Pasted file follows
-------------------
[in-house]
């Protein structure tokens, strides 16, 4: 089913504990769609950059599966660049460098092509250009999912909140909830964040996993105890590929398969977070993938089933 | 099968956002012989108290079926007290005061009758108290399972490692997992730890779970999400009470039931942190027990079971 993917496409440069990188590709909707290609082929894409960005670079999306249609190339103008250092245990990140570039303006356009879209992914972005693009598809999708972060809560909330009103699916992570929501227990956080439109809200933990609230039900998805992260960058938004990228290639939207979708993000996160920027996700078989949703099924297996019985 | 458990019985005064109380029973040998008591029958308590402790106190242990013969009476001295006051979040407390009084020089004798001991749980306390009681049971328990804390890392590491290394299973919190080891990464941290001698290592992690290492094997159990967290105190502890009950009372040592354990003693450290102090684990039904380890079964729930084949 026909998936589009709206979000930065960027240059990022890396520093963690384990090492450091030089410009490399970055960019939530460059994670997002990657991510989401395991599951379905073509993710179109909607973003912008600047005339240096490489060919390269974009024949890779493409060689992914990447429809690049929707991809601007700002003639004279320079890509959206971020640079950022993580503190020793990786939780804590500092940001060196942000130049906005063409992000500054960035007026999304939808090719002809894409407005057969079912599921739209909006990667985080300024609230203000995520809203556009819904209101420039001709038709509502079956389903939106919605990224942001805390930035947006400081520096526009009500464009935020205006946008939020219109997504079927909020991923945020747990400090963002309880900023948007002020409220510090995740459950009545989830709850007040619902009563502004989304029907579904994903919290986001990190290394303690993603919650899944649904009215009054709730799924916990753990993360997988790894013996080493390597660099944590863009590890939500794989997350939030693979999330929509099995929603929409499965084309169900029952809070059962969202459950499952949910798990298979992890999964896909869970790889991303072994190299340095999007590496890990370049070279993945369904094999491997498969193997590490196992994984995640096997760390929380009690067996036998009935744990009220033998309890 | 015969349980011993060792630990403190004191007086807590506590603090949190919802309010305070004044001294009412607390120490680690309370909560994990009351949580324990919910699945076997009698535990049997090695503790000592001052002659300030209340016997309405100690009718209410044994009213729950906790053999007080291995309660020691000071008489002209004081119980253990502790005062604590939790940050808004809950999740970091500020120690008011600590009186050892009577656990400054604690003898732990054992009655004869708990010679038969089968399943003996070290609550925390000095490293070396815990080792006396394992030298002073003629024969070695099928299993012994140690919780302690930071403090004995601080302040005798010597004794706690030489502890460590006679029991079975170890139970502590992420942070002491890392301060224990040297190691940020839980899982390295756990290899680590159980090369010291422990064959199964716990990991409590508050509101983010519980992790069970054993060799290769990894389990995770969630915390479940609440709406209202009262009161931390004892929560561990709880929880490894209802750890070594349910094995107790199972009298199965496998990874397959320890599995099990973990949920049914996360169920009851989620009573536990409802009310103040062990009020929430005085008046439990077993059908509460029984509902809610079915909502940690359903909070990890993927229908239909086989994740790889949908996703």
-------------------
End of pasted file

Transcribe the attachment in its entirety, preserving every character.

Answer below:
[in-house]
């Protein structure tokens, strides 16, 4: 089913504990769609950059599966660049460098092509250009999912909140909830964040996993105890590929398969977070993938089933 | 099968956002012989108290079926007290005061009758108290399972490692997992730890779970999400009470039931942190027990079971 993917496409440069990188590709909707290609082929894409960005670079999306249609190339103008250092245990990140570039303006356009879209992914972005693009598809999708972060809560909330009103699916992570929501227990956080439109809200933990609230039900998805992260960058938004990228290639939207979708993000996160920027996700078989949703099924297996019985 | 458990019985005064109380029973040998008591029958308590402790106190242990013969009476001295006051979040407390009084020089004798001991749980306390009681049971328990804390890392590491290394299973919190080891990464941290001698290592992690290492094997159990967290105190502890009950009372040592354990003693450290102090684990039904380890079964729930084949 026909998936589009709206979000930065960027240059990022890396520093963690384990090492450091030089410009490399970055960019939530460059994670997002990657991510989401395991599951379905073509993710179109909607973003912008600047005339240096490489060919390269974009024949890779493409060689992914990447429809690049929707991809601007700002003639004279320079890509959206971020640079950022993580503190020793990786939780804590500092940001060196942000130049906005063409992000500054960035007026999304939808090719002809894409407005057969079912599921739209909006990667985080300024609230203000995520809203556009819904209101420039001709038709509502079956389903939106919605990224942001805390930035947006400081520096526009009500464009935020205006946008939020219109997504079927909020991923945020747990400090963002309880900023948007002020409220510090995740459950009545989830709850007040619902009563502004989304029907579904994903919290986001990190290394303690993603919650899944649904009215009054709730799924916990753990993360997988790894013996080493390597660099944590863009590890939500794989997350939030693979999330929509099995929603929409499965084309169900029952809070059962969202459950499952949910798990298979992890999964896909869970790889991303072994190299340095999007590496890990370049070279993945369904094999491997498969193997590490196992994984995640096997760390929380009690067996036998009935744990009220033998309890 | 015969349980011993060792630990403190004191007086807590506590603090949190919802309010305070004044001294009412607390120490680690309370909560994990009351949580324990919910699945076997009698535990049997090695503790000592001052002659300030209340016997309405100690009718209410044994009213729950906790053999007080291995309660020691000071008489002209004081119980253990502790005062604590939790940050808004809950999740970091500020120690008011600590009186050892009577656990400054604690003898732990054992009655004869708990010679038969089968399943003996070290609550925390000095490293070396815990080792006396394992030298002073003629024969070695099928299993012994140690919780302690930071403090004995601080302040005798010597004794706690030489502890460590006679029991079975170890139970502590992420942070002491890392301060224990040297190691940020839980899982390295756990290899680590159980090369010291422990064959199964716990990991409590508050509101983010519980992790069970054993060799290769990894389990995770969630915390479940609440709406209202009262009161931390004892929560561990709880929880490894209802750890070594349910094995107790199972009298199965496998990874397959320890599995099990973990949920049914996360169920009851989620009573536990409802009310103040062990009020929430005085008046439990077993059908509460029984509902809610079915909502940690359903909070990890993927229908239909086989994740790889949908996703």